This is how the seating outside Galileo's Cafe used to look. All photos by Bob Hyland.
This past August 21st on my daily walk in Balboa Park I discovered an amazing sight outside Galileo’s, the cafe at the Reuben H. Fleet Science Center.
What had been a rather mundane seating area was now a flower garden complete with new umbrella tables and snazzy trash receptacles. I learned that it had all been installed just a couple of hours before I stopped by. There was no construction required. It is entirely portable.
I nicknamed it Galileo’s Garden of Discovery. How appropriate that it was created by a science museum.
See this Flickr album for many more photos of the garden taken over the past 3 months. I have not had time to edit them.
Having been in the plant business for over forty years, I am not easily impressed. I was with what I saw that day. I have not seen a flowering container garden of this quality anywhere in San Diego and wondered who installed such a professional looking project.
The big surprise was the answer I got from an email query to the Fleet Science Center. To my absolute amazement I discovered that a Fleet Science Center manager did the job with help from the Galileo staff. This is a D.I.Y project that used readily available components in the hands of highly motivated people.
The even bigger surprise is that the rolling planters boxes are sub-irrigated planters (SIPs). Though there should be, there are no other SIPs in Balboa Park. There are none that I know of in the entire city. Further, this fabulous garden is a SIP roll-on, roll off (RORO) garden.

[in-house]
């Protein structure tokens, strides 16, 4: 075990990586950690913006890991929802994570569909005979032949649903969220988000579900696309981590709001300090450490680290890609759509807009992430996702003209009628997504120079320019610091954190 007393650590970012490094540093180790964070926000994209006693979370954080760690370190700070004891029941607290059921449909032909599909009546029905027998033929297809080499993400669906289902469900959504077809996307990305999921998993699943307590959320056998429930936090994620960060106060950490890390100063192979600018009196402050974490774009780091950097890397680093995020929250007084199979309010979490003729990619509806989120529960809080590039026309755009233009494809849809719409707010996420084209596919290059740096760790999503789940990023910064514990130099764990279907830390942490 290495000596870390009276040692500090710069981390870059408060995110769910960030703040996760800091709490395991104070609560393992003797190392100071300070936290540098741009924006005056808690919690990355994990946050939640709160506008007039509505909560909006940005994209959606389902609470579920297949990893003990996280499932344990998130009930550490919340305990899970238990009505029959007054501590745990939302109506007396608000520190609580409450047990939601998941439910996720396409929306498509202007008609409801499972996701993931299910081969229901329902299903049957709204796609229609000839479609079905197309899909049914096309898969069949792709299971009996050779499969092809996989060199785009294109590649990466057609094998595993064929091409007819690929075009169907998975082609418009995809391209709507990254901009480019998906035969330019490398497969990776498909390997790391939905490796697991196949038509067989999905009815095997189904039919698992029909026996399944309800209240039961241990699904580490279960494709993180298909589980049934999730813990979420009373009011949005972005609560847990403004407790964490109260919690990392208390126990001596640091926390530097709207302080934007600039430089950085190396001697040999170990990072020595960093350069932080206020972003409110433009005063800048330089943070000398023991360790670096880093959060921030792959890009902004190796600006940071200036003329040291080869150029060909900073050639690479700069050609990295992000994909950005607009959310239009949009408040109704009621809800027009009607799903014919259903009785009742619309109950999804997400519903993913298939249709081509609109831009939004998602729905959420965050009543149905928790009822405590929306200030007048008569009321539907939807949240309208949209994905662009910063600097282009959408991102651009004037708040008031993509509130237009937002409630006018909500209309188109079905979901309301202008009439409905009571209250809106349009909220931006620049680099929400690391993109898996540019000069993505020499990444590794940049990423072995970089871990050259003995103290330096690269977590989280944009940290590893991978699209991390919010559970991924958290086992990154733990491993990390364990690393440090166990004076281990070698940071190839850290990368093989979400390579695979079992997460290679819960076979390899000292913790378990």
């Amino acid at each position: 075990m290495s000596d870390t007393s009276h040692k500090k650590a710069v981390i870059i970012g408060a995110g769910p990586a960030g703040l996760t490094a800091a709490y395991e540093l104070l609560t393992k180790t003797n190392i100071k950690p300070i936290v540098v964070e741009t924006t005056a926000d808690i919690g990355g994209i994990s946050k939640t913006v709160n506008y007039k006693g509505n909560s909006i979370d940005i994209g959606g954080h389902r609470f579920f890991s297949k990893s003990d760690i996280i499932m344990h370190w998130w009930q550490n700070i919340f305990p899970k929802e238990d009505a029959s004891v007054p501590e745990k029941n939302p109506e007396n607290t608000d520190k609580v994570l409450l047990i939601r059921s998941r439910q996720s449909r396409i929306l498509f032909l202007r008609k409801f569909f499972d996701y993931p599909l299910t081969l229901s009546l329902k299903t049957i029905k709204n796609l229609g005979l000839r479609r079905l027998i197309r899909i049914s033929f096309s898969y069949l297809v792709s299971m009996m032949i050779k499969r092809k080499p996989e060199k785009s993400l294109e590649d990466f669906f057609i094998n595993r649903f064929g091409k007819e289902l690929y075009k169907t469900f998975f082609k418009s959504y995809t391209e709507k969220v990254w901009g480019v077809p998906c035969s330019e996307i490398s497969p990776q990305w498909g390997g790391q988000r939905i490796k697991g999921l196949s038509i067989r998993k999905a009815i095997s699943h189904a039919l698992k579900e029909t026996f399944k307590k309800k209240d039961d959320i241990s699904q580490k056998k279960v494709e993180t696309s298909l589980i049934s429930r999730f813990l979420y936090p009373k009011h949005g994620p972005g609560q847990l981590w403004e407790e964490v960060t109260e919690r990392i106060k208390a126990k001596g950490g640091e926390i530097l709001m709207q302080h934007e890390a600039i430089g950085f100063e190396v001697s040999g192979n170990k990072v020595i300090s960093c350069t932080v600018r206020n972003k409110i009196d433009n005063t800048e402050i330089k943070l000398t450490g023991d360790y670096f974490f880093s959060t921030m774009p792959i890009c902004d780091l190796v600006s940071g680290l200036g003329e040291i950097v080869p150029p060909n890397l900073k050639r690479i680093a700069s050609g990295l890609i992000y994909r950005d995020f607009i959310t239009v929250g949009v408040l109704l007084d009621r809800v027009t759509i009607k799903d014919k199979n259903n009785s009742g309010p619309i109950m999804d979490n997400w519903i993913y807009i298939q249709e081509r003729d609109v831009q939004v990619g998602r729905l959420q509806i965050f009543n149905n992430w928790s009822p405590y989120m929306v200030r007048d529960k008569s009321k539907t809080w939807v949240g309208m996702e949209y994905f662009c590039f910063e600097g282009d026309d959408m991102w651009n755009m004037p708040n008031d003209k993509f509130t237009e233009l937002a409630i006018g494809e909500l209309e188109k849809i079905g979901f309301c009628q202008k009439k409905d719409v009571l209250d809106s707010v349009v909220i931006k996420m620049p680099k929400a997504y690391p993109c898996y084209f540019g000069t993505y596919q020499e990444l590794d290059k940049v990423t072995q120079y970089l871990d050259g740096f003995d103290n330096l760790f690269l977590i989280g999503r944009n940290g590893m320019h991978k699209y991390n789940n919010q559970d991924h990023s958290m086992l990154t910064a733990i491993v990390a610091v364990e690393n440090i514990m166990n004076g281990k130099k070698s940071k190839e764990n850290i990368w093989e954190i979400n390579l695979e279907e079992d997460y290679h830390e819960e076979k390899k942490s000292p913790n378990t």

Galileo's staff rolls it out in the morning and then rolls it back inside the museum in the evening. How creative! San Diego has an annual Orchids and Onions award program. It just passed in October. I would not hesitate to give this project an Orchid Award.
The Fleet Science Center staff manager responsible for the project should be recognized. The Balboa Park Conservancy would be an appropriate organization to do this.
Here we are 81 days later and this garden still has flowers though understandably diminished. All the while it has been conserving water as compared to traditional "drench and drain" planters that are the norm throughout the park. SIPs are a passive form of hydroponics that typically saves in the range of 70% of the water wasted by drench and drain irrigation.
Why is it that SIPs are not the standard for use with any watertight planter throughout Balboa Park and the entire State of California during a drought crisis? The SIP plumbing costs little and works in a wide range of watertight planters from small pots to large raised beds. Who knows how many millions of gallons of precious water are wasted by inefficient drench and drain irrigation?
Even the large concrete in situ planters in the park could be converted to SIPs. All it takes is some sweat equity and know-how.
It is appropriate to compare the Galileo’s garden to the 50 urn type planters with succulents in Plaza de Panama that are top watered with a hose. These low water usage plants are in sorry shape. Many have died and many others are half dead.
What if all of the planters in Balboa Park were SIPs? Compare them to this succulent test garden that I installed nearby to the park last year. Unfortunately, neither the San Diego Park and Recreation Department or the myriads of gardening volunteers who flood the park have professional sub-irrigation experience.